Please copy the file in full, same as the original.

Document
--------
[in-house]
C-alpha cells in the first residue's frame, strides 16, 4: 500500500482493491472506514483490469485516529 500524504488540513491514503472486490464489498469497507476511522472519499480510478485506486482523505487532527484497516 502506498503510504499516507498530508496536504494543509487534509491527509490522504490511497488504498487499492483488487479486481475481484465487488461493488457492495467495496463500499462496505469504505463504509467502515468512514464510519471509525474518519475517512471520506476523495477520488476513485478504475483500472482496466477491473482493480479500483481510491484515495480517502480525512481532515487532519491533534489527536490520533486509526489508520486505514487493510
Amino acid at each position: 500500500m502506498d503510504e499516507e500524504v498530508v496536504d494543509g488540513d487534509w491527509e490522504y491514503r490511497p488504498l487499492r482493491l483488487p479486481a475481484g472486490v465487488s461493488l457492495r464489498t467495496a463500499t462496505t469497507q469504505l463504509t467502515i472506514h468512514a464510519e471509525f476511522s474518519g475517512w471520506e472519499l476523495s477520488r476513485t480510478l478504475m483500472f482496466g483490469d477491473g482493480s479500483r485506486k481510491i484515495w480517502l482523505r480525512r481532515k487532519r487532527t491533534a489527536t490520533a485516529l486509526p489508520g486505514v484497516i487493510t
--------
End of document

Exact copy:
[in-house]
C-alpha cells in the first residue's frame, strides 16, 4: 500500500482493491472506514483490469485516529 500524504488540513491514503472486490464489498469497507476511522472519499480510478485506486482523505487532527484497516 502506498503510504499516507498530508496536504494543509487534509491527509490522504490511497488504498487499492483488487479486481475481484465487488461493488457492495467495496463500499462496505469504505463504509467502515468512514464510519471509525474518519475517512471520506476523495477520488476513485478504475483500472482496466477491473482493480479500483481510491484515495480517502480525512481532515487532519491533534489527536490520533486509526489508520486505514487493510
Amino acid at each position: 500500500m502506498d503510504e499516507e500524504v498530508v496536504d494543509g488540513d487534509w491527509e490522504y491514503r490511497p488504498l487499492r482493491l483488487p479486481a475481484g472486490v465487488s461493488l457492495r464489498t467495496a463500499t462496505t469497507q469504505l463504509t467502515i472506514h468512514a464510519e471509525f476511522s474518519g475517512w471520506e472519499l476523495s477520488r476513485t480510478l478504475m483500472f482496466g483490469d477491473g482493480s479500483r485506486k481510491i484515495w480517502l482523505r480525512r481532515k487532519r487532527t491533534a489527536t490520533a485516529l486509526p489508520g486505514v484497516i487493510t